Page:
Canadian Journal on Aging / La Revue canadienne du vieillissement

Special Section: Falls Prevention / Section spéciale: Prévention des chutes

The Role of Culture and Diversity in the Prevention of Falls among Older Chinese People*

Khim Hortona1 c1 and Angela Dickinsona2

a1 Faculty of Health and Medical Sciences, University of Surrey

a2 Centre for Research in Primary and Community Care, University of Hertfordshire

RÉSUMÉ

Cette étude, fondée sur la grounded théorie, a exploré les perceptions des personnes âgées chinoises, vivant en Angleterre, concernant les chutes et la peur de tomber, et les animateurs et les entraves à l’intervention pour prévenir les chutes. En utilisant un échantillon de 30 personnes âgées chinoises, nous avons mené deux groupes de discussion et 10 entretiens en profondeur, en mandarin ou en cantonais. Les transcriptions des entretiens ont été traduites en arrière et analysées à l’aide de N6. Une analyse comparative et constante mis en évidence une gamme de comportements sains après une chute : les personnes âgées chinoises manifestaient de la réticence à utiliser les services de santé formels ; on évite de parler des chutes ; les personnes âgées ont caché les chutes de leurs enfants pour éviter les inquiéter ; et des vues fatalistes sur les chutes et la méconnaissance de la disponibilité et le contenu des interventions ont été repandus. Le côut des inter-ventions était important. Les personnes âgées chinoises apprécient leur indépendence, et les relations entre les générations ont eu un impact sur leur prise de mesures pour prévenir les chutes. La diversité culturelle a un effet sur l’acceptation des personnes agées des interventions visant à prévenir les chutes.

ABSTRACT

This grounded-theory study explored the perceptions of Chinese older people, living in England, on falls and fear of falling, and identified facilitators and barriers to fall prevention interventions. With a sample of 30 Chinese older people, we conducted two focus groups and 10 in-depth interviews in Mandarin or Cantonese. Interview transcripts, back translated, were analyzed using N6. Constant comparative analysis highlighted a range of health-seeking behaviors after a fall: Chinese older people were reluctant to use formal health services; talking about falls was avoided; older people hid falls from their adult children to avoid worrying them; and fatalistic views about falls and poor knowledge about availability and content of interventions were prevalent. Cost of interventions was important. Chinese older adults valued their independence, and cultural intergenerational relations had an impact on taking action to prevent falls. Cultural diversity affects older adults’ acceptance of fall prevention interventions.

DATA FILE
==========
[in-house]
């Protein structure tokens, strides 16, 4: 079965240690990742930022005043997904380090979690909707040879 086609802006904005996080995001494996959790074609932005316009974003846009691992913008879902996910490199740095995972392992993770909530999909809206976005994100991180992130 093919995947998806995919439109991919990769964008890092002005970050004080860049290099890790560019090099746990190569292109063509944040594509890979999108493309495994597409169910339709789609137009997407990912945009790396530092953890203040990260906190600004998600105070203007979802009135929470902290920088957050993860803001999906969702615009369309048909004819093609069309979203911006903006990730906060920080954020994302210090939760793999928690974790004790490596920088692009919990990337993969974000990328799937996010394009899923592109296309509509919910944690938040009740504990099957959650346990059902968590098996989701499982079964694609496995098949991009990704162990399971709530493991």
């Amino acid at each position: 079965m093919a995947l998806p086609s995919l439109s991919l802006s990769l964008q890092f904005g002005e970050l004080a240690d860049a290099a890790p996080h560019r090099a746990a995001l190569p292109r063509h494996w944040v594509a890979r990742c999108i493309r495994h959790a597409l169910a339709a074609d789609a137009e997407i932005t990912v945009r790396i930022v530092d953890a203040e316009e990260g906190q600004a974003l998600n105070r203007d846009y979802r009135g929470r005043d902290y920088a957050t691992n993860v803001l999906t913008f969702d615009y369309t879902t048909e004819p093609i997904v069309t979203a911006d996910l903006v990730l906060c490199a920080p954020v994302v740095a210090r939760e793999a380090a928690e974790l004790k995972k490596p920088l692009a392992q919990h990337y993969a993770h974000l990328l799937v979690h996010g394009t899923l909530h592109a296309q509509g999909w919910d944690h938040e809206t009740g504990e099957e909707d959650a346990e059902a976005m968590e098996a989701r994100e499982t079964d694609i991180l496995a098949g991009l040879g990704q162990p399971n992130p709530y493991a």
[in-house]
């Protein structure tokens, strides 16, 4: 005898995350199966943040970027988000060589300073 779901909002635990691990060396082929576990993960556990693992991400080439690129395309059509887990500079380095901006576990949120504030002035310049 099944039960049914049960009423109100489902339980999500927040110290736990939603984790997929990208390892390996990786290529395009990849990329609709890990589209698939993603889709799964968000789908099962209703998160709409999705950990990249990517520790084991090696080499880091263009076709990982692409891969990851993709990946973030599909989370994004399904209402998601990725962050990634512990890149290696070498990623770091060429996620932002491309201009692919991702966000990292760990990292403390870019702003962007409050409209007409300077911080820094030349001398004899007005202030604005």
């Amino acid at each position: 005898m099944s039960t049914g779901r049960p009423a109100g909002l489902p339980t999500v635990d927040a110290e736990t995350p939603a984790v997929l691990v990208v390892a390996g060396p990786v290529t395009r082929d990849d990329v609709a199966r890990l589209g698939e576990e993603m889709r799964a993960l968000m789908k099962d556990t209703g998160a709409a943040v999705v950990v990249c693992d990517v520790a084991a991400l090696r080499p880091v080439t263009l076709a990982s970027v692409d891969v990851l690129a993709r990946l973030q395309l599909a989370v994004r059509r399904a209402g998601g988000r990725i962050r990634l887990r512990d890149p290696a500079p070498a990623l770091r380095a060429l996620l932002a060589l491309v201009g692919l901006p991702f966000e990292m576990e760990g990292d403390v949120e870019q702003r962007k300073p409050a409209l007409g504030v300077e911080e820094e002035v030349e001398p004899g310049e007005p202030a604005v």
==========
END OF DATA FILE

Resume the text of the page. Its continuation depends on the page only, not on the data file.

(Received February 26 2010)

(Accepted December 20 2010)

Correspondence:

c1 Correspondence and requests for offprints should be sent to / La correspondance et les demandes de tirés-à-part doivent être adressées à: Khim Horton, Ph.D., Division of Health and Social Care, Faculty of Health and Medical Sciences, University of Surrey, Guildford, Surrey GU2 7TE, United Kingdom (k.horton@surrey.ac.uk)

Footnotes

* Ethics approval was gained from the Eastern Multi-Centre Research Ethics Committee (MREC) (05/mre05/11), and Research Governance approval from the relevant acute National Health Service Trusts and Primary Care Trusts.

This work was undertaken by the University of Hertfordshire who received funding from the UK Department of Health [Grant Reference: 0010014]. This is an independent report commissioned and funded by Policy Research Programme in the Department of Health. The views expressed are not necessarily those of the Department.